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LEO Near Miss: Not a real search and rescue

‘From the sound of the bullets passing by my head, I would say I was inches from injury or death that evening.’

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Believing this was a medical/search and rescue call, I activated my emergency lights to be more visible.


Law Enforcement Officer (LEO) Near Miss is a voluntary, non-disciplinary officer safety initiative that allows law enforcement personnel to read about and anonymously share stories of close calls or “near misses,” which provide lessons learned that can protect fellow officers in similar situations.

Event Summary

I was working countywide the night of the incident, meaning I was working alone and covering the entire county. I received a call for service for a subject lost in the woods who was unable to move due to being too weak. The male subject had called using his cell phone and gave a general location.

It was beginning to get dark as I arrived on scene. I located the subject’s vehicle and knew I was close. Believing this was a medical/search and rescue call, I activated my emergency lights to be more visible and began yelling out the subject’s name. I was on foot when I heard what I believed was someone hitting a tree with a stick or rock. I put out the info on my vehicle radio. Our portable radios are hit or miss in our county.

I began walking into the forest in the direction of the sound, using my flashlight to be more visible. Every time the sound stopped, I stopped moving to regain my bearings. I would yell out and would hear the sound repeat. Every time, there were 3 to 5 bangs, which sounded like something hitting a tree. My thought was the male subject was signaling for help and couldn’t talk.

I was approximately 75 yards away from my vehicle in the woods when I yelled out again. This time, I heard the banging sounds followed by the zip of a bullet passing by my head. And then I heard two more. I turned off my flashlight and took cover behind the nearest tree. The sound I had been hearing was the male subject shooting a .22 rifle in my direction. He could see my lights but just couldn’t see me. Later, I was able to confirm that I was probably within 25 yards of his location. I did not return fire because this area is known for campers and I couldn’t see the individual or what direction he was firing from.

I attempted to put out a shots-fired call on my radio approximately three times before finally being heard by dispatch. I used the trees to retreat back toward my vehicle. I could still hear the .22 being fired.

Once I got to my vehicle, I grabbed my shotgun and was met by a federal LEO. He had driven up with his lights on as well, trying to be visible. I advised him of the situation, believing this was an ambush and not knowing the whereabouts of the suspect. We were very visible due to our vehicle lights, and the suspect was not. The other office grabbed his rifle, and we both retreated further down the road after locking up the patrol cars. I decided to leave my lights activated on the patrol car as we took cover in the dark woods. I was hoping this would draw the shooter out into the lights and toward our vehicles. The cars were locked.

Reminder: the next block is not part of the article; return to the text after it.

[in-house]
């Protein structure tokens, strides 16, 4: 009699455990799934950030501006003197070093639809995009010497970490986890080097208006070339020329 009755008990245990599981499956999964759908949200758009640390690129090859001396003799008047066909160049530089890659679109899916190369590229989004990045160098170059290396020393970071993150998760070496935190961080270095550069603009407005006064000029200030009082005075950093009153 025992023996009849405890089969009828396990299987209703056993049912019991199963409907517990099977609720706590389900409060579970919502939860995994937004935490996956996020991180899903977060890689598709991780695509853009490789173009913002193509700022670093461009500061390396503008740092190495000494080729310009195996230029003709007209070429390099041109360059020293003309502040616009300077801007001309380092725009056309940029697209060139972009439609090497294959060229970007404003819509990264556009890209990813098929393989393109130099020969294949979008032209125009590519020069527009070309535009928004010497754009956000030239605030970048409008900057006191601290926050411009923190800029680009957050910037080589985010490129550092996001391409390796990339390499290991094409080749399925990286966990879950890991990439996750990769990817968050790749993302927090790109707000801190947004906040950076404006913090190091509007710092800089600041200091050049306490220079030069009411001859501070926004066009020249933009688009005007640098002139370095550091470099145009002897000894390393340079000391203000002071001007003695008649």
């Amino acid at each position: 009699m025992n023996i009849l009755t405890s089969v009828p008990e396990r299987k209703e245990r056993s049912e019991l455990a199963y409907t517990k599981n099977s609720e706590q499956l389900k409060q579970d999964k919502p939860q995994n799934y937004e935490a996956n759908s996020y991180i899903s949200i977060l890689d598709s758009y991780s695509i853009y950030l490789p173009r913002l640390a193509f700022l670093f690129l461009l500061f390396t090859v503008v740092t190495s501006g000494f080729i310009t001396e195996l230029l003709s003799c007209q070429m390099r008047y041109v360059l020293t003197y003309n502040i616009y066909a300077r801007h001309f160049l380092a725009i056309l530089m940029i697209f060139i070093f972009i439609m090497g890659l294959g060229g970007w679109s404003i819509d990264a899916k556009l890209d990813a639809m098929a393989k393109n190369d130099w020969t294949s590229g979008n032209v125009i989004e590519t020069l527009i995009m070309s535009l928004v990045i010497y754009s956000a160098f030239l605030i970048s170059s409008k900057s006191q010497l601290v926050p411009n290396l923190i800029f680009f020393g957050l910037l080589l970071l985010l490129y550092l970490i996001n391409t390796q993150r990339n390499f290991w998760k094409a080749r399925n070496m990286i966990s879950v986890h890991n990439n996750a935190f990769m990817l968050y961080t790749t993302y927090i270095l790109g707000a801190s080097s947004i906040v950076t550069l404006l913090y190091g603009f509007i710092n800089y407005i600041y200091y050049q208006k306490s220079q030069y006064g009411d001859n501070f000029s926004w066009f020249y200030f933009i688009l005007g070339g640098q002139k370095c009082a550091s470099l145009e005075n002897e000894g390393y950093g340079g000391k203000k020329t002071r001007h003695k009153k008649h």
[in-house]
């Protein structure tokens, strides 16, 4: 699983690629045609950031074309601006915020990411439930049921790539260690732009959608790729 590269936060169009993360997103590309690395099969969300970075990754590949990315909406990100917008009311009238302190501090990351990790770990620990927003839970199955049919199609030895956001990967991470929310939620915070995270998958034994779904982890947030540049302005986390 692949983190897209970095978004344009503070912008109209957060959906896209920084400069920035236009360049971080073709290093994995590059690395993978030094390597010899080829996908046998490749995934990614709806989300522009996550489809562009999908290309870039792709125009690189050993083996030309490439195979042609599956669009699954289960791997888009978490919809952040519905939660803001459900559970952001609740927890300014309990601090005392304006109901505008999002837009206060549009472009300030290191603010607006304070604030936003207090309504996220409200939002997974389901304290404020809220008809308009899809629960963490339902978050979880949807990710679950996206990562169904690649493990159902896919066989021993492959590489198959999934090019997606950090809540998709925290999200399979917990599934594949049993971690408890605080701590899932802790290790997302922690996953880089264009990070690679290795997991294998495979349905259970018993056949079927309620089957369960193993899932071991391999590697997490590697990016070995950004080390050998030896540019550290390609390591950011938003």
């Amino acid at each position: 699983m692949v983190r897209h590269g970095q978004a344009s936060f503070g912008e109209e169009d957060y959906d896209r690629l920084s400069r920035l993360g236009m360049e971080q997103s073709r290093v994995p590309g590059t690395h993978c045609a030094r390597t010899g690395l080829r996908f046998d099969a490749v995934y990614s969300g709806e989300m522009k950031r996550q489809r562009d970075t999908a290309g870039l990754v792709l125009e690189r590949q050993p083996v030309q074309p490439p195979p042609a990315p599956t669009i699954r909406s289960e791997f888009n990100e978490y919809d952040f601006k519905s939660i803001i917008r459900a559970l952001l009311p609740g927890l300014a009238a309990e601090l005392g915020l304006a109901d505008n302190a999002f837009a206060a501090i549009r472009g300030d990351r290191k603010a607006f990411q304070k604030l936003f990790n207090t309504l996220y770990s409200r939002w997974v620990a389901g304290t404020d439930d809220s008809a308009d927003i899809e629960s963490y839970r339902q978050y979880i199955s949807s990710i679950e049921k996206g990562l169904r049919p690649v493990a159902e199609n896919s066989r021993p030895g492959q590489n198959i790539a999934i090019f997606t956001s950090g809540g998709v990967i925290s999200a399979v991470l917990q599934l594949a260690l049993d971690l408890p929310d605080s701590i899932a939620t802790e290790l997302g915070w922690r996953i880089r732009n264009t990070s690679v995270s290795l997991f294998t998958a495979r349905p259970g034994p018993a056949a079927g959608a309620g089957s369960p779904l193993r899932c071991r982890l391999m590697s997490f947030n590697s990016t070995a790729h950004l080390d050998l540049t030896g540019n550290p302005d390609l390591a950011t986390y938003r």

We stayed in our positions until the cavalry arrived. A neighboring agency’s SWAT team arrived on scene and located the subject inside his tent. The subject had fired approximately 30 times. The subject claimed he was in the woods to commit suicide with his rifle but couldn’t bring himself to do it. He then decided to stay out there until he starved to death. He claimed he got too weak to move, and that’s when he called for help. He claimed he was shooting in the air so we would find his location. However, that story was inconsistent.

He claimed after an hour he figured we weren’t coming, so he put the rifle away and went to bed in his tent. Evidence and his statements show he could see the lights from my patrol vehicle and he was actively moving from tree to tree within his camp spot shooting. I believe he was moving from spot to spot to get a better line of fire on me as I was moving toward him. I believe he wanted suicide by cop and he gave up on that when he realized I wasn’t going to run into his location, guns blazing. From the sound of the bullets passing by my head, I would say I was inches from injury or death that evening.

Lessons learned

  • If in a similar situation, I may use my vehicle lights to stay visible, but I will maintain light discipline with my flashlight to not give away my exact location. It is hard to deviate from the normal response when you believe it is a search and rescue, but this is a good example of how calls are not always as they seem. Keep officer safety in mind on every call, even if the initial call isn’t for a criminal matter.
  • Always remember you have backup available, whether from your agency or another law enforcement agency. It may not arrive quickly, but it is available. Time is often on your side, so wait for additional help to arrive to improve the likelihood of a safe outcome.
  • This is a good example of how to use cover and distance to mitigate a threat.
  • If it hasn’t already been done, have communications attempt to ping the caller’s phone to see if an exact location for the caller can be determined. In this particular case, a ping may not have been accurate enough to locate the caller in the woods, but it is a tool that can help.
  • Especially in rural areas, keep your cell phone with you to call communications if your radio transmissions can’t get out.


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